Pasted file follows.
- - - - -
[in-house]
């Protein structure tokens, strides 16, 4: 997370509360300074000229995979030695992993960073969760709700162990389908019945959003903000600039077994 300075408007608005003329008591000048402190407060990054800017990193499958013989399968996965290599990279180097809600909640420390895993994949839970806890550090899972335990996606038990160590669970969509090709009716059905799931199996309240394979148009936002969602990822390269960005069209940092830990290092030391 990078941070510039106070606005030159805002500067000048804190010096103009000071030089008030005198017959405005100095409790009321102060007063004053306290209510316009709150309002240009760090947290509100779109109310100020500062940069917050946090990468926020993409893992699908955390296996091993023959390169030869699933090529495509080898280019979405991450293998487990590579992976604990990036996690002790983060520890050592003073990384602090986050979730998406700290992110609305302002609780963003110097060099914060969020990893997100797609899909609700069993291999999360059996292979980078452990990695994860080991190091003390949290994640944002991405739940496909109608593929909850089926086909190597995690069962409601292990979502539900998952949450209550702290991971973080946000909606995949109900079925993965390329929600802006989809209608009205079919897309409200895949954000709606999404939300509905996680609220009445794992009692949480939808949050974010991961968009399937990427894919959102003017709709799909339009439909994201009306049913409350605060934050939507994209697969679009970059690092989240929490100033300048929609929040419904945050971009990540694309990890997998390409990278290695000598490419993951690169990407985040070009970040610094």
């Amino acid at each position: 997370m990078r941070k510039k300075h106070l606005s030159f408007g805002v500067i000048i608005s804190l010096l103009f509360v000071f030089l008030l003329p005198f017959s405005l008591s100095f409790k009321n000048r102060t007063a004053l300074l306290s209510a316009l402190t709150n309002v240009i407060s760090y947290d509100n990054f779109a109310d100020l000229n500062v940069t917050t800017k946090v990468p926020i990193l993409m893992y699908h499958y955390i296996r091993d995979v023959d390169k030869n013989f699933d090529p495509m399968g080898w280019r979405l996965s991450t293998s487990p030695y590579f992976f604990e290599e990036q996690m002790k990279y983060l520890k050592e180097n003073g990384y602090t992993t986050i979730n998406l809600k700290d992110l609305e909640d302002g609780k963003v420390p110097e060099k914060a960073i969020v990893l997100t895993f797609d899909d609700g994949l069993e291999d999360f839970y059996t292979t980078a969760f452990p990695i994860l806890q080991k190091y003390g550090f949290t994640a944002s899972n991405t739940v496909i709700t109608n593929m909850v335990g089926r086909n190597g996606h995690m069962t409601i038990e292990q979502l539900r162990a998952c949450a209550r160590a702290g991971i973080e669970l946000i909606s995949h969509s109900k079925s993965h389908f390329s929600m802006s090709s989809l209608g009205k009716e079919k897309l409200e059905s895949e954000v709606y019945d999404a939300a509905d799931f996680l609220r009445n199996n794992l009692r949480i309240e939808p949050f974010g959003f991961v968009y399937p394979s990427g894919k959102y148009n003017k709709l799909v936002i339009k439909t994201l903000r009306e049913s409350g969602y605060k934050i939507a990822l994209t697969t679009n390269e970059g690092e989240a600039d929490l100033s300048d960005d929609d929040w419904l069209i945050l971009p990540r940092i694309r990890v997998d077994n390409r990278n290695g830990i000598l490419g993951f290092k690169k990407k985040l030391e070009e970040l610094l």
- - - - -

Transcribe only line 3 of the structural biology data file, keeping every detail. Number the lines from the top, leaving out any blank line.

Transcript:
């Amino acid at each position: 997370m990078r941070k510039k300075h106070l606005s030159f408007g805002v500067i000048i608005s804190l010096l103009f509360v000071f030089l008030l003329p005198f017959s405005l008591s100095f409790k009321n000048r102060t007063a004053l300074l306290s209510a316009l402190t709150n309002v240009i407060s760090y947290d509100n990054f779109a109310d100020l000229n500062v940069t917050t800017k946090v990468p926020i990193l993409m893992y699908h499958y955390i296996r091993d995979v023959d390169k030869n013989f699933d090529p495509m399968g080898w280019r979405l996965s991450t293998s487990p030695y590579f992976f604990e290599e990036q996690m002790k990279y983060l520890k050592e180097n003073g990384y602090t992993t986050i979730n998406l809600k700290d992110l609305e909640d302002g609780k963003v420390p110097e060099k914060a960073i969020v990893l997100t895993f797609d899909d609700g994949l069993e291999d999360f839970y059996t292979t980078a969760f452990p990695i994860l806890q080991k190091y003390g550090f949290t994640a944002s899972n991405t739940v496909i709700t109608n593929m909850v335990g089926r086909n190597g996606h995690m069962t409601i038990e292990q979502l539900r162990a998952c949450a209550r160590a702290g991971i973080e669970l946000i909606s995949h969509s109900k079925s993965h389908f390329s929600m802006s090709s989809l209608g009205k009716e079919k897309l409200e059905s895949e954000v709606y019945d999404a939300a509905d799931f996680l609220r009445n199996n794992l009692r949480i309240e939808p949050f974010g959003f991961v968009y399937p394979s990427g894919k959102y148009n003017k709709l799909v936002i339009k439909t994201l903000r009306e049913s409350g969602y605060k934050i939507a990822l994209t697969t679009n390269e970059g690092e989240a600039d929490l100033s300048d960005d929609d929040w419904l069209i945050l971009p990540r940092i694309r990890v997998d077994n390409r990278n290695g830990i000598l490419g993951f290092k690169k990407k985040l030391e070009e970040l610094l």